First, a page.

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Obituary: Solomon Burke

Solomon Burke

Obituary by Jack Foley

AMERICAN soul singer Solomon Burke has died at Amsterdam’s Schiphol airport, aged 70.

The acclaimed singer-songwriter was perhaps best known for the classic song Everybody Needs Somebody to Love as well as the 1962 hit Cry To Me, which was famously used 25 years later in the film Dirty Dancing.

A former preacher turned singer, Burke was inducted into the Rock and Roll Hall of Fame in 2001 and won a Grammy in 2003. He was a self-proclaimed King of Rock & Soul.

Burke had travelled to Amsterdam to perform at a well-known club in the city on Tuesday (October 12, 2010).

But Dutch national broadcaster NOS was sad to report that the music legend had passed away on a plane early on Sunday (October 10, 2010) after arriving on a flight from Los Angeles.

He leaves behind 21 children and 90 grandchildren.

A cause of death has yet to be announced.

Born in Philadelphia on March 21, 1940, Burke began his adult career as a preacher and hosted a gospel radio show, during which time he met fellow preacher Martin Luther King on several occasions.

But he soon discovered a passion for music and, in the ’60s, he signed with Ahmet Ertegun’s Atlantic Records – which also the home of music legend Ray Charles.

His first hit soon followed – a cover version of the country song Just Out Of Reach.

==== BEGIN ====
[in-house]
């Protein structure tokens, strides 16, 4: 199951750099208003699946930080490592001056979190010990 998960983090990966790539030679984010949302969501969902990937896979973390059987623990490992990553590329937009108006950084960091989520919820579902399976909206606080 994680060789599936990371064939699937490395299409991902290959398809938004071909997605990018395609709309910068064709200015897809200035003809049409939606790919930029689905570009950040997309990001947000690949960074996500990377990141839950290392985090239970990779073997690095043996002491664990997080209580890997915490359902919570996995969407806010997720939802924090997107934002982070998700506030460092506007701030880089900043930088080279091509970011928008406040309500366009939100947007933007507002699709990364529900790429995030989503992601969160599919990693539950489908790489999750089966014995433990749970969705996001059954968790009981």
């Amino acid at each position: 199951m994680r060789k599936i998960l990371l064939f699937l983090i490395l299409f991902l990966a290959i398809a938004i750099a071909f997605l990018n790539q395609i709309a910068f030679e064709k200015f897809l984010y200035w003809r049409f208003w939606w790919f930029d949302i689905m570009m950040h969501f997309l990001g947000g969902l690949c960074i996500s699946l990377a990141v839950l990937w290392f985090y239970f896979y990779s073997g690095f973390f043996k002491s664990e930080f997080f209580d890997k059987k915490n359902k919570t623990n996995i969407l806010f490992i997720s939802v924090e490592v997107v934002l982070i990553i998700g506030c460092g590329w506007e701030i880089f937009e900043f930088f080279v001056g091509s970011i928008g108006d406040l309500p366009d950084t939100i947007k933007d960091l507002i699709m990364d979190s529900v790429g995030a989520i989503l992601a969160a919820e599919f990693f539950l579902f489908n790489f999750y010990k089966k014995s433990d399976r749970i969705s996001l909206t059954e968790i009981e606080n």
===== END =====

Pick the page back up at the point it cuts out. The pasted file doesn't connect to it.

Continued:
Cry To Me soon followed before in 1962, before Burke delivered what was arguably the most influential hit of his career – 1964’s Everybody Needs Somebody to Love, which became a world-wide smash and which was later covered by numerous artists including The Rolling Stones and Wilson Pickett.

The hits kept on coming throughout his career, which enjoyed several more highs, and he also enjoyed a special relationship with the Catholic Church throughout his life.

The highlight of this came in 2000, when he and his family were invited to perform at the Jubilee of the Family at the Vatican and he was subsequently invited back to the Vatican by both Pope John Paul II and Pope Benedict XVI for the Christmas celebration.

After becoming inducted into the the Rock And Roll Hall of Fame in 2001, the same year as Michael Jackson, Burke enjoyed a mini career revival with the hit album Don’t Give Up On Me, which featured him singing songs written by artists such as Bob Dylan, Brian Wilson and Van Morrison.

It was named best contemporary blues album at the 45th Grammy Awards in 2003.

He continued to perform at music festivals around the world, including Glastonbury’s Jazz World stage in 2008. But he vowed never to quit the live scene, such was his passion for singing and his appreciation for his fans.